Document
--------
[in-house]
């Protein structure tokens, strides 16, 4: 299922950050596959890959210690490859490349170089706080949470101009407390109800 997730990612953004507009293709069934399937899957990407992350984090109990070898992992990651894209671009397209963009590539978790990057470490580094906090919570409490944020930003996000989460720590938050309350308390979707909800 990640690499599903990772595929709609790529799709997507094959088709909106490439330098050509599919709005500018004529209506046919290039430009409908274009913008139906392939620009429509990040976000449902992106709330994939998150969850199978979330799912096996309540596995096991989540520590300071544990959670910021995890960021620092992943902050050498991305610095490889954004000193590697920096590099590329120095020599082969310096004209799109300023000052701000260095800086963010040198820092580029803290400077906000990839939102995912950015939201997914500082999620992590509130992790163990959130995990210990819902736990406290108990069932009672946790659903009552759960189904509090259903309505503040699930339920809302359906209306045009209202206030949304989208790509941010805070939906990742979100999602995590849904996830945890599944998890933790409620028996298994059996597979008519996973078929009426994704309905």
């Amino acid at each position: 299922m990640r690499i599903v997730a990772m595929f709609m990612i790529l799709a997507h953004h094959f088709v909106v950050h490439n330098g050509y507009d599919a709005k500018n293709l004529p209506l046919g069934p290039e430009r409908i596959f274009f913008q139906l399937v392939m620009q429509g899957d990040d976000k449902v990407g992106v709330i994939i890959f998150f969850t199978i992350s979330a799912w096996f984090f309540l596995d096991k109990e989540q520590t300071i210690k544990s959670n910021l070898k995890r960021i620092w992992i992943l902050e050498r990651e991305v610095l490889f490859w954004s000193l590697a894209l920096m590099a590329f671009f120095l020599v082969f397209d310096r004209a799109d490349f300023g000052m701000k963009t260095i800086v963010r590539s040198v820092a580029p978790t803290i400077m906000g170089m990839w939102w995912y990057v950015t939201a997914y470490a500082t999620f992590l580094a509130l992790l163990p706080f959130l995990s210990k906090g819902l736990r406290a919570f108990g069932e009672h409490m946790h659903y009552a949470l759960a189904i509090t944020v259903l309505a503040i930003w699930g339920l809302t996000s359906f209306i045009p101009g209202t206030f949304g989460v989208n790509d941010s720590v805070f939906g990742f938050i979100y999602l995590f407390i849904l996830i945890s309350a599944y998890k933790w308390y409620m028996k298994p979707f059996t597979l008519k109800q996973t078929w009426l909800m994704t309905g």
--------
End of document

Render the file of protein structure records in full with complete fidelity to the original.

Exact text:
[in-house]
């Protein structure tokens, strides 16, 4: 299922950050596959890959210690490859490349170089706080949470101009407390109800 997730990612953004507009293709069934399937899957990407992350984090109990070898992992990651894209671009397209963009590539978790990057470490580094906090919570409490944020930003996000989460720590938050309350308390979707909800 990640690499599903990772595929709609790529799709997507094959088709909106490439330098050509599919709005500018004529209506046919290039430009409908274009913008139906392939620009429509990040976000449902992106709330994939998150969850199978979330799912096996309540596995096991989540520590300071544990959670910021995890960021620092992943902050050498991305610095490889954004000193590697920096590099590329120095020599082969310096004209799109300023000052701000260095800086963010040198820092580029803290400077906000990839939102995912950015939201997914500082999620992590509130992790163990959130995990210990819902736990406290108990069932009672946790659903009552759960189904509090259903309505503040699930339920809302359906209306045009209202206030949304989208790509941010805070939906990742979100999602995590849904996830945890599944998890933790409620028996298994059996597979008519996973078929009426994704309905």
């Amino acid at each position: 299922m990640r690499i599903v997730a990772m595929f709609m990612i790529l799709a997507h953004h094959f088709v909106v950050h490439n330098g050509y507009d599919a709005k500018n293709l004529p209506l046919g069934p290039e430009r409908i596959f274009f913008q139906l399937v392939m620009q429509g899957d990040d976000k449902v990407g992106v709330i994939i890959f998150f969850t199978i992350s979330a799912w096996f984090f309540l596995d096991k109990e989540q520590t300071i210690k544990s959670n910021l070898k995890r960021i620092w992992i992943l902050e050498r990651e991305v610095l490889f490859w954004s000193l590697a894209l920096m590099a590329f671009f120095l020599v082969f397209d310096r004209a799109d490349f300023g000052m701000k963009t260095i800086v963010r590539s040198v820092a580029p978790t803290i400077m906000g170089m990839w939102w995912y990057v950015t939201a997914y470490a500082t999620f992590l580094a509130l992790l163990p706080f959130l995990s210990k906090g819902l736990r406290a919570f108990g069932e009672h409490m946790h659903y009552a949470l759960a189904i509090t944020v259903l309505a503040i930003w699930g339920l809302t996000s359906f209306i045009p101009g209202t206030f949304g989460v989208n790509d941010s720590v805070f939906g990742f938050i979100y999602l995590f407390i849904l996830i945890s309350a599944y998890k933790w308390y409620m028996k298994p979707f059996t597979l008519k109800q996973t078929w009426l909800m994704t309905g």